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Despite years of effort aimed at reducing stigma, this catastrophe remains largely an unspoken one, and excluded from the most important political conversations in the country.

Chris Wattie/Reuters/Reuters

Jordan Westfall and David Mendes are co-founders of the Canadian Association for Safe Supply.

For an example of how stigmatized, devalued and ignored people who use drugs are in Canadian society, look no further than the federal election debate, where the leaders from the six political parties assembled for a nationally televised discussion of the most important issues facing our country.

It wasn’t the stigmatizing language that was alarming; it was the silence. Not a single word was spoken about the overdose crisis by any of the six party leaders. Meanwhile, according to the national averages, an estimated 12 people died of drug overdose that day.

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Was it optimistic to hope that 13,000 overdose deaths would make it into the conversation?

A Canadian dies of a drug overdose every two hours. The health crisis is responsible for life expectancy falling for the first time in 40 years. Throughout the past few years, the situation continues to worsen, spreading east from British Columbia and Alberta.

Instead, the agendas of our federal leaders focused on issues that fall under the “cost-of-living” banner. If we look closer at the economic, social and emotional costs the overdose crisis has had on thousands of families across the country, it makes cost-of-living issues such as property taxes and infrastructure expenditures seem absurd by comparison.

Earlier on the campaign trail, NDP Leader Jagmeet Singh described the Liberal government’s refusal to declare a national public-health emergency as a “betrayal” of families affected by the overdose crisis. The NDP is pledging to end “the criminalization of addiction.” Elizabeth May and the Green Party promise to do the same. Meanwhile, the Liberal platform emphasizes rerouting offenders into drug courts rather than criminal courts, and extending the operating hours of supervised drug consumption services such as Insite in Vancouver, along with investing hundreds of millions into treatment.

If you watched the English-language leadership debate, you would not have come away with any of this knowledge. In fact, you wouldn’t even know that Canada is facing an increasingly severe health crisis, because it was not mentioned by any of the party leaders.

The implicit message taken from this exclusion: It doesn’t matter how many people die, how many family members are in mourning, or how many more people Canada will lose to overdose in the future. These lives are not worth discussing, except – as in the case of Andrew Scheer and the Conservatives – for those who use them as political scapegoats.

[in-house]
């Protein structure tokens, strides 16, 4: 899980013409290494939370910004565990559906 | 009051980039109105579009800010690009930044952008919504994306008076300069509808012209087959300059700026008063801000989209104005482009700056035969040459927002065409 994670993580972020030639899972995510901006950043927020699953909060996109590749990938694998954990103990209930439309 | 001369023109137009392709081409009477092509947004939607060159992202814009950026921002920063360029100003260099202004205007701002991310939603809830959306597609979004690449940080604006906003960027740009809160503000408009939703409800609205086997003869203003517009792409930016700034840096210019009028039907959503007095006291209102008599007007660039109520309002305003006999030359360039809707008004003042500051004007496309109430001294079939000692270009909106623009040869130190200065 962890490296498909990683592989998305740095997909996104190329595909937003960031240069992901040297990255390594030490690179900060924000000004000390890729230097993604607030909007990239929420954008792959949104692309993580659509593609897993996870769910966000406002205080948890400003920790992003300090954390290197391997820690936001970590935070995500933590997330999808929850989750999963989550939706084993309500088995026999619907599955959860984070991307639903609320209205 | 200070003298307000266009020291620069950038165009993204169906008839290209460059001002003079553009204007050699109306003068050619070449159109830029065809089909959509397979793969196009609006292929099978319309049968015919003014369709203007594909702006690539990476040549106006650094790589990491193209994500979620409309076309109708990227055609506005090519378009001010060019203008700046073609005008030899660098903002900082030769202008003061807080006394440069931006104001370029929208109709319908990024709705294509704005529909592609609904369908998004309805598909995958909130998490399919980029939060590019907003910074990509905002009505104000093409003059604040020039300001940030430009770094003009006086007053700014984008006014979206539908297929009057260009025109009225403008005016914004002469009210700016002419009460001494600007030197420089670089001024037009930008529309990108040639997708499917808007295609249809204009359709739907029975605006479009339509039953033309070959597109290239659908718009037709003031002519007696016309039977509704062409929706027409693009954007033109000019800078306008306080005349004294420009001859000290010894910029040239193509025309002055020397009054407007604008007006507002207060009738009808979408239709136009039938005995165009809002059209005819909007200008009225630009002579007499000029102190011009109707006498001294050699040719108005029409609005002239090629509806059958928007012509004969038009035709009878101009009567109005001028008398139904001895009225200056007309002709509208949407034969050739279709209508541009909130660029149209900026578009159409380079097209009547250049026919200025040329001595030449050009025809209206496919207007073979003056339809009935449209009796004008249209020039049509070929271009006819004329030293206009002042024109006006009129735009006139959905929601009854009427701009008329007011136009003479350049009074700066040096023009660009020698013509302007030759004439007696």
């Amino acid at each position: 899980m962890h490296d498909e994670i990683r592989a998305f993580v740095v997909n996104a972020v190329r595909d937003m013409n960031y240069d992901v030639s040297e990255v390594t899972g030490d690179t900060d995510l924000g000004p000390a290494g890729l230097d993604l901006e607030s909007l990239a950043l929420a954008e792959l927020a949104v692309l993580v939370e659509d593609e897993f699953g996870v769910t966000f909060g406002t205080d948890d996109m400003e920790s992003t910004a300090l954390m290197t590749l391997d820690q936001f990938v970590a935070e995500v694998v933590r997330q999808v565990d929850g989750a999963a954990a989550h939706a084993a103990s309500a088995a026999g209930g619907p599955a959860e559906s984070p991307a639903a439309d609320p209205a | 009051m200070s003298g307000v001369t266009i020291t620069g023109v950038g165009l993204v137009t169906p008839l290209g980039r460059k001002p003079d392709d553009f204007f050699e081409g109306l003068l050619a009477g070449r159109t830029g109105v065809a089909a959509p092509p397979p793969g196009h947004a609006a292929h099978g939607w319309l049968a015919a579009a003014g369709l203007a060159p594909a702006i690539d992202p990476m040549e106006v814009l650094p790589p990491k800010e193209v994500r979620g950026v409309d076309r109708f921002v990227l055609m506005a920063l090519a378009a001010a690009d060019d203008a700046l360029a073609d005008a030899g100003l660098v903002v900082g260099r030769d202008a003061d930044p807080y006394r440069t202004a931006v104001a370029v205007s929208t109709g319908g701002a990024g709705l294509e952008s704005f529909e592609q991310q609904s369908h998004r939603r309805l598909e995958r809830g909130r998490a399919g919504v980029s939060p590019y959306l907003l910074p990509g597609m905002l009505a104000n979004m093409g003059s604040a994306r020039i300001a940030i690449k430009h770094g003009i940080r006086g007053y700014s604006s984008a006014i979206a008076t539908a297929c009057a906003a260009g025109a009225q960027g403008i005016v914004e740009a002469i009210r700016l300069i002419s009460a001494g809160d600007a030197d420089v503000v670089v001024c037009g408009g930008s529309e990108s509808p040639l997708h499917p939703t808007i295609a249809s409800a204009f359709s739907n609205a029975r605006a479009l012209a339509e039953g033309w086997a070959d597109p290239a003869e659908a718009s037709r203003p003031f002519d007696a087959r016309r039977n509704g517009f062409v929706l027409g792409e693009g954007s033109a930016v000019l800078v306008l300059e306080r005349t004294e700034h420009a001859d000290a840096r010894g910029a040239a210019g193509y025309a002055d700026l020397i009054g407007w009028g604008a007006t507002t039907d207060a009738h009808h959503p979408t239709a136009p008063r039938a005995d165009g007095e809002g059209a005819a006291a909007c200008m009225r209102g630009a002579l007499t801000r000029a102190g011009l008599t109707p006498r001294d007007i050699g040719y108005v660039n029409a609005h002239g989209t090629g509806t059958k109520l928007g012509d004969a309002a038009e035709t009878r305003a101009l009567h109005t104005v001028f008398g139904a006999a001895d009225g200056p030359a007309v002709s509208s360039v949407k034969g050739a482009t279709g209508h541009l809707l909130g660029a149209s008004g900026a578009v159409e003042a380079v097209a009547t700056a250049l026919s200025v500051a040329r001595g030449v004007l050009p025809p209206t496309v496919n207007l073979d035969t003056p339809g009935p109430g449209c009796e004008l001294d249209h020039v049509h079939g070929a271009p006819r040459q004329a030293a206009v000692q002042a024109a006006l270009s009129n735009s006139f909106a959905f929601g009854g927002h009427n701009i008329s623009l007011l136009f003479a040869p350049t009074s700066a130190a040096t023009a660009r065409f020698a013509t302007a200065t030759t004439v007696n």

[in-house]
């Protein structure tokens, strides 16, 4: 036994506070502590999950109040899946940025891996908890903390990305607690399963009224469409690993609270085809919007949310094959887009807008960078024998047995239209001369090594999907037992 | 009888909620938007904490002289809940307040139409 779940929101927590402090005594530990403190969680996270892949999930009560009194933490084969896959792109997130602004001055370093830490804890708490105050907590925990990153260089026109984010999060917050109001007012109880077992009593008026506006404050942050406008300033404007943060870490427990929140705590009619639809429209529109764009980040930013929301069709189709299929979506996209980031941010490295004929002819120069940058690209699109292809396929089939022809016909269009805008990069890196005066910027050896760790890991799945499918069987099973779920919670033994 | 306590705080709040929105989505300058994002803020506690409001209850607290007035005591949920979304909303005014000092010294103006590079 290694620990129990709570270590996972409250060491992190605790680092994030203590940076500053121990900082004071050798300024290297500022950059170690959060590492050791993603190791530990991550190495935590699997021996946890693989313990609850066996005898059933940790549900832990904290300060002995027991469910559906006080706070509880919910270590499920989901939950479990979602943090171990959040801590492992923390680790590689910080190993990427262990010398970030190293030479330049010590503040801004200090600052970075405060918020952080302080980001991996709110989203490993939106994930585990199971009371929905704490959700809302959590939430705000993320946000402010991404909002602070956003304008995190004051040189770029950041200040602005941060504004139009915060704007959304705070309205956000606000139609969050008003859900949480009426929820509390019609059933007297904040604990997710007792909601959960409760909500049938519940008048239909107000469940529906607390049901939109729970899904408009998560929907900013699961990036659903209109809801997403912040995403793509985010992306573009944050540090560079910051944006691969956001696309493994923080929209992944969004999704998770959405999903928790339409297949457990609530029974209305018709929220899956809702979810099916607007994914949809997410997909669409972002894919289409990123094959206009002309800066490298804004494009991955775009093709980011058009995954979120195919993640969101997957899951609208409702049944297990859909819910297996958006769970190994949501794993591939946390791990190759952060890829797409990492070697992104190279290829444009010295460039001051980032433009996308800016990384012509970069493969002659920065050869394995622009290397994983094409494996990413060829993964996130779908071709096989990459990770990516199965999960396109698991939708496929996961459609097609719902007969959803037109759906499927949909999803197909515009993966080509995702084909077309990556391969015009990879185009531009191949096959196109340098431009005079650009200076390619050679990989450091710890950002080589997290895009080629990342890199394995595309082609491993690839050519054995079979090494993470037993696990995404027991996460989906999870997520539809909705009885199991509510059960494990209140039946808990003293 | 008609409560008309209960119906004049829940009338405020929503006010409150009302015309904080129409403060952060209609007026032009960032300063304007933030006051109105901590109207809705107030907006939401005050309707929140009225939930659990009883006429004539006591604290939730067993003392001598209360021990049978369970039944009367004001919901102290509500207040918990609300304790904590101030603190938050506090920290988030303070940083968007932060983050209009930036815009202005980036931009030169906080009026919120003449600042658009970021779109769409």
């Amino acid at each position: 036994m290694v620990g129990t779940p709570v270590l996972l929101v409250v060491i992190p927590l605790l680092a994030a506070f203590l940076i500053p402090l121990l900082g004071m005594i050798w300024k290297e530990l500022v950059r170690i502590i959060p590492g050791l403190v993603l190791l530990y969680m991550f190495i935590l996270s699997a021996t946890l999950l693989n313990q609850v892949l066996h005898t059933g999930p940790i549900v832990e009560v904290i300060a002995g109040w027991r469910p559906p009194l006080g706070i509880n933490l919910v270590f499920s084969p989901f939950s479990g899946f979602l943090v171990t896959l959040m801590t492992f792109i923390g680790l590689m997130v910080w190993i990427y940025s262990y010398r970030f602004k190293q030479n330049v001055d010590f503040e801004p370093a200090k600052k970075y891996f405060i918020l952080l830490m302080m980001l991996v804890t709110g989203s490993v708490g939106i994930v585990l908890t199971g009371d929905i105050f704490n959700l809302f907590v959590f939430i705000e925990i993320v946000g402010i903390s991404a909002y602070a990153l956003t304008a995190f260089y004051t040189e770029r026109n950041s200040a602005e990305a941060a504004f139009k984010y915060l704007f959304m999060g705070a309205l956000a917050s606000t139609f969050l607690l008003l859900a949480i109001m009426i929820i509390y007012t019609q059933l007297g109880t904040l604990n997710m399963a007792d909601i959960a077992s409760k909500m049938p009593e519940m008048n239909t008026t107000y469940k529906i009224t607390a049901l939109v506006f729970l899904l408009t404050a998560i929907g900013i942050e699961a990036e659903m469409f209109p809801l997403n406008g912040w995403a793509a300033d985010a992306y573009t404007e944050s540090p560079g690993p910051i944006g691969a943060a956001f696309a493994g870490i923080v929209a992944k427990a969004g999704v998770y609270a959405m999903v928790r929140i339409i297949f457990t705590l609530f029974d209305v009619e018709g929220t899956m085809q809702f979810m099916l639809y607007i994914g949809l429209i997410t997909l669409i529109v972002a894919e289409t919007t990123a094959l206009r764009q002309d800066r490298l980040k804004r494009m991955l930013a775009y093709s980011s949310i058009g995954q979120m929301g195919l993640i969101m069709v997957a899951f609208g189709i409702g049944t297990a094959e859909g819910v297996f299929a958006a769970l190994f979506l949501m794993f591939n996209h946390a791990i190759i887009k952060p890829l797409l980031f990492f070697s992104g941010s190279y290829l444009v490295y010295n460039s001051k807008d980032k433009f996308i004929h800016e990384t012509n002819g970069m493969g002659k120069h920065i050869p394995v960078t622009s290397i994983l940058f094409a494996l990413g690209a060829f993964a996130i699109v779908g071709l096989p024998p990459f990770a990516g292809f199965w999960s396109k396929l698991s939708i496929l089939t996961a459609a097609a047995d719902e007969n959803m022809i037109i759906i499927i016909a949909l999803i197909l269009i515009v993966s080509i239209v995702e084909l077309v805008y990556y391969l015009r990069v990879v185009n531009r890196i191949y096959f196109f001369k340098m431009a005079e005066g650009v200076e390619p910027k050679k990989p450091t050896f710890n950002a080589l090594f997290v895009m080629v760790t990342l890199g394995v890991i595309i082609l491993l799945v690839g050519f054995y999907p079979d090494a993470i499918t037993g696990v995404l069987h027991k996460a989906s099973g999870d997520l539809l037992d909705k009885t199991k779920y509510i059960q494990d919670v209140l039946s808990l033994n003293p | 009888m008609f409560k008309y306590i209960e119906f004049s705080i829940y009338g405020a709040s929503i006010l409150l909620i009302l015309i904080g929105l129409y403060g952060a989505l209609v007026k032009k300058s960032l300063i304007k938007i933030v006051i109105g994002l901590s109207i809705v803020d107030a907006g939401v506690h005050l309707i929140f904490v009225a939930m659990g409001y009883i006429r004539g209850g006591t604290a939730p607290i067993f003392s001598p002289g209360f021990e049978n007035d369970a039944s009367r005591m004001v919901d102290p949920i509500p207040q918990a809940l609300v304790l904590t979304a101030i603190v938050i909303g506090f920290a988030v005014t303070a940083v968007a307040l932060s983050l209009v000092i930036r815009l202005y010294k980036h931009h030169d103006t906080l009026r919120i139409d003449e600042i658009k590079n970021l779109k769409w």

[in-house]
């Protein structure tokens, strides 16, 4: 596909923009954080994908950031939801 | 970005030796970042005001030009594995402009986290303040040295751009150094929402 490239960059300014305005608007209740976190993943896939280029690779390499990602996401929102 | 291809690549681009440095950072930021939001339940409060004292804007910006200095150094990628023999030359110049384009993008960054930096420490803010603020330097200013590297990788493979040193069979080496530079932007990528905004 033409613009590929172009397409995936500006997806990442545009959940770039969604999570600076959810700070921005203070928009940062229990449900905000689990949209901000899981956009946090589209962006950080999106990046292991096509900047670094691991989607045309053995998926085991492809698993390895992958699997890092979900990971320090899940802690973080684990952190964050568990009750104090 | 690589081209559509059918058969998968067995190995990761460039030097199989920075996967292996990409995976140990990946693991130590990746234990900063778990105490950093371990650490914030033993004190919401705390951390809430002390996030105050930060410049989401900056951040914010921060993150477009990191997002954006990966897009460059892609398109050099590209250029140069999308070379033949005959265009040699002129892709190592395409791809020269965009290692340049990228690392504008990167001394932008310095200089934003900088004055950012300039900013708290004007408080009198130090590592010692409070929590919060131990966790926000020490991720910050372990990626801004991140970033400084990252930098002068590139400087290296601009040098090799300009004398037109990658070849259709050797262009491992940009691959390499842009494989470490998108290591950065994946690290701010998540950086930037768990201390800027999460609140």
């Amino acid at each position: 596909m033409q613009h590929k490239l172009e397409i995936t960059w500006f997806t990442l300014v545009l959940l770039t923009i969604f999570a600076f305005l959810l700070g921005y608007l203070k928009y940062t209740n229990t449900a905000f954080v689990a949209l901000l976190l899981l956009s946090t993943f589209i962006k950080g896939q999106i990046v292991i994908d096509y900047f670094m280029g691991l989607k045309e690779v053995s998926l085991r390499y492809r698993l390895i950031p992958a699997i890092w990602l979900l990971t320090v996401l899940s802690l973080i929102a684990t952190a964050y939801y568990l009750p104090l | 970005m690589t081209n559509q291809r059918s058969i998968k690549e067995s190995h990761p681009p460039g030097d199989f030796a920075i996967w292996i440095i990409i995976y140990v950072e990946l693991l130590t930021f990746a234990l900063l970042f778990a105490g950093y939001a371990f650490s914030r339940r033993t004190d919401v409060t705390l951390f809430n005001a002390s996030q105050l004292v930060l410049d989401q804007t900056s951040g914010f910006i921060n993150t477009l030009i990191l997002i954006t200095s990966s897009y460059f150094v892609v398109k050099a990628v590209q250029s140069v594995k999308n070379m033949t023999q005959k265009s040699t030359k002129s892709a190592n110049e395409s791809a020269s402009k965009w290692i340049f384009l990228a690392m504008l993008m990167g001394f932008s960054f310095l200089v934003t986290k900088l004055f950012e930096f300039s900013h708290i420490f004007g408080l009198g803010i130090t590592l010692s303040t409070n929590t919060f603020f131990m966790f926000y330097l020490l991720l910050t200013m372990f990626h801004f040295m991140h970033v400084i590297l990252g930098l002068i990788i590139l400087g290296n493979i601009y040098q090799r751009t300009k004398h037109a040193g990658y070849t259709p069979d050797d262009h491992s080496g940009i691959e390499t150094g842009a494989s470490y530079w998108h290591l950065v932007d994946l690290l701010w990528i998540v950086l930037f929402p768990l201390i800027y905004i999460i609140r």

Sadly, there are still far too many Canadians holding the misguided belief that if people “just stopped using drugs,” the dying would stop. However, it’s more accurate to describe the overdose crisis as a policy issue, meaning the laws and policies that are supposed to control and regulate drugs are actually drivers of the crisis.

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This is exactly why it’s so disheartening to see politicians avoid discussion of the role their own policies, both current and historically, are playing in the situation.

Canada will likely experience tens of thousands more deaths in the coming years if the country does not make the systemic changes necessary to save lives. Canada’s illicit drug supply is experiencing widespread contamination in the form of drugs such as fentanyl or carfentanil contributing to the majority of overdose deaths. Efforts to increase access to safe drug supplies are used by Conservatives as a wedge issue.

Unless Canada puts concerted funding, resources and political capital into replacing the contaminated supply with a safe supply, the death toll will continue, in lockstep with a political leadership that hardly notices.

This is the worst public-health crisis in a generation. A staggering 4,000 Canadians have died in just the past year. Despite years of effort aimed at reducing stigma, the catastrophe remains largely an unspoken one, and excluded from the most important political conversations in the country.

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